- geographically small
    - homogenous (1 main culture, language etc)

    When you look at Australia, we are becoming more and more diverse, we are a very large country with major inequalities between education standards around the country. Put simply, we live in a very complex country which is hard to educate to the standards of those smaller countries.

    Standardised testing is a joke as the way students are tested (mainly multiple choice) is not a common form of classroom assessment as it's not the most effective style (especially for younger students).

    There's more I could say as there are definite flaws in the current Australian system but at the same time, there are some great things happening. I'd be choosing schools very carefully to get the best for your child

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    This is just my opinion obviously!

    Education has become a very complex business - once upon a time, parents sent their kids to school so the kids could be taught "the three "R"s". Before and after school, kids were engaged in play, but also learning future skills - maybe looking after siblings, helping cook, working on the farm, helping in the shop, etc. Families and society have changed with schools now taking on more parenting roles. The school day is really crowded with demand increasing for subjects like play-based learning, technology and ethics. Our curriculum is being updated to reflect these changes but it's a very crowded curriculum with teachers taking on the role of educator additional to psychologist, social worker, and parent. It's a tough gig.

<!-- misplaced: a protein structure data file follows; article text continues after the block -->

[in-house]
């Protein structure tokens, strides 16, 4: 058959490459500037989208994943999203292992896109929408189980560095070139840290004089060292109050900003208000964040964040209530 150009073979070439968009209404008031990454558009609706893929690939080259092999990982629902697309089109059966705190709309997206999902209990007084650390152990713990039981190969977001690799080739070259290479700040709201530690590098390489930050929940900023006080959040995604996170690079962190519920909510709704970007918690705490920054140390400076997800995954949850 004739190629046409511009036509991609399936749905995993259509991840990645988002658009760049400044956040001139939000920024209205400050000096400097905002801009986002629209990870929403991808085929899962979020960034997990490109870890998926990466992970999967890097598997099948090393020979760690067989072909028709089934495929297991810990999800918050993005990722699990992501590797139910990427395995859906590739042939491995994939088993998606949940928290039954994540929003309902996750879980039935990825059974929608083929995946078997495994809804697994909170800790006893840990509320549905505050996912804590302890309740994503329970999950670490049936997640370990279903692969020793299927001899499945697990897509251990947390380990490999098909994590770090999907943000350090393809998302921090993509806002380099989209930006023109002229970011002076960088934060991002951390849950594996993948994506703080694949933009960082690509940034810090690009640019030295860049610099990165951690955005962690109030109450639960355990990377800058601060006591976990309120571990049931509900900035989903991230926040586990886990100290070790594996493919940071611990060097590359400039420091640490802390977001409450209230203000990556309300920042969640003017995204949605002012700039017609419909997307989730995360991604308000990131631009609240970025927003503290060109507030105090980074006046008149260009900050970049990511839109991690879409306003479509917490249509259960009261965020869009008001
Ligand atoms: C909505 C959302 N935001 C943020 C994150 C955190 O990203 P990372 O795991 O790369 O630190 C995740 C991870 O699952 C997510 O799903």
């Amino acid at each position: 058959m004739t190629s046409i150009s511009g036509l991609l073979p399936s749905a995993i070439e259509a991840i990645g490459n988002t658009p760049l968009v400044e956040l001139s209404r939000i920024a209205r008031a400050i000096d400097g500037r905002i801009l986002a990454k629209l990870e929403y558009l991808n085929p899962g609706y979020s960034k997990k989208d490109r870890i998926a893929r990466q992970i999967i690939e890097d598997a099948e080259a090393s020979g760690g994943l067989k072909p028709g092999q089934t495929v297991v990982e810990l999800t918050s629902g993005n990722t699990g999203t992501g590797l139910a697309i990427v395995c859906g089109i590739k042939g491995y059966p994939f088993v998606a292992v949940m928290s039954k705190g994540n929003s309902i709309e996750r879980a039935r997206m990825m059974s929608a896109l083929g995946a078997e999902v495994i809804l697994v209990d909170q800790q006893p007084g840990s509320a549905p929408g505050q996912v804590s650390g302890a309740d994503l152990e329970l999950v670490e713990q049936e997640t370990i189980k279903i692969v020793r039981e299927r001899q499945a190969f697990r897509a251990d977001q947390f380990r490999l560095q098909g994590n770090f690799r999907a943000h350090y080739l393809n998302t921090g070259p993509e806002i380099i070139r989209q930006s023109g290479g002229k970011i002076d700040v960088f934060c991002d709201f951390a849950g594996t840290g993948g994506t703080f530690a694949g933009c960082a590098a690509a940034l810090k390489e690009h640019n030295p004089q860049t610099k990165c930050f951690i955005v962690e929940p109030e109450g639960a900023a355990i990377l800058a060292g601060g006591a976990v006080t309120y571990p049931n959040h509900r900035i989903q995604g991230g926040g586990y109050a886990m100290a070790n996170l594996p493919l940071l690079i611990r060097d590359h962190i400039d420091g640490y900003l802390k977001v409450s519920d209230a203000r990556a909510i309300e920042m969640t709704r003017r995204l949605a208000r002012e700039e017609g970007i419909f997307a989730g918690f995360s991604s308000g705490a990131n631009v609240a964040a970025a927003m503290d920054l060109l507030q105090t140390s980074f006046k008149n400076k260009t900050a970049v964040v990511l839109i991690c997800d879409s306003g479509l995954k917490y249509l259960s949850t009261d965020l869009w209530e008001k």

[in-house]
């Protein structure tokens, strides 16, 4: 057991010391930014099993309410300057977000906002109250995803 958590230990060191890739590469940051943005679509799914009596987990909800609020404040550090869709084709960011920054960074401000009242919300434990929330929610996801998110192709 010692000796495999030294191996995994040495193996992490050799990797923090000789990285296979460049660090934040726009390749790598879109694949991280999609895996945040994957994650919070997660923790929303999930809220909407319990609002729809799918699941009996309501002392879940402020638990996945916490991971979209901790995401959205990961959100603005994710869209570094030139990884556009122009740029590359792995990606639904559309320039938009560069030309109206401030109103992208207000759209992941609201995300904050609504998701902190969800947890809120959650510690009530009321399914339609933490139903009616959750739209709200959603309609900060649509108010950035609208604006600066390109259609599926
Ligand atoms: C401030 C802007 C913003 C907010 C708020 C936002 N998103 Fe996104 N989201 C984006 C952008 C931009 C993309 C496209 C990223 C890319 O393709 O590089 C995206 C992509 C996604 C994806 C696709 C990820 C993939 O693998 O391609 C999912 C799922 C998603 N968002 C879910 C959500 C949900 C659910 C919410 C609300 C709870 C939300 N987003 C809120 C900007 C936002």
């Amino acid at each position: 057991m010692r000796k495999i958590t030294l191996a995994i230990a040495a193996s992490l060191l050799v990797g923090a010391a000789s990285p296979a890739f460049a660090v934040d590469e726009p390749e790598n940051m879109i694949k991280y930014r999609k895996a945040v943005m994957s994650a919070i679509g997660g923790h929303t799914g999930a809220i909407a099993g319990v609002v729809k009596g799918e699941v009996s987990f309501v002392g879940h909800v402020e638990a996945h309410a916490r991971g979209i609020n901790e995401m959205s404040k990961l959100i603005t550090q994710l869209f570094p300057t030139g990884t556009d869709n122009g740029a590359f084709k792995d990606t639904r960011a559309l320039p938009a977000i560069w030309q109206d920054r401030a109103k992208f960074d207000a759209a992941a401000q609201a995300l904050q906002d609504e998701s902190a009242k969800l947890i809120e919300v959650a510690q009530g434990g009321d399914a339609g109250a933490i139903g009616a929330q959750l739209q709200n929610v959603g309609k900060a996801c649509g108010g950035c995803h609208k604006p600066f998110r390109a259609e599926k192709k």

Early years educators know the value of play and most try to incorporate this into their classrooms, but (and this is particularly true in low SES areas), we first have to explicitly teach children HOW to play.

    Standardised testing complicates things further, and there is a general acknowledgment that this is unhelpful, and biased. As a PP pointed out, Australia is a country of huge contrasts; while our curriculum aims to address these contrasts and inequalities, our assessment strategies haven't caught up yet, and this disadvantages far too many.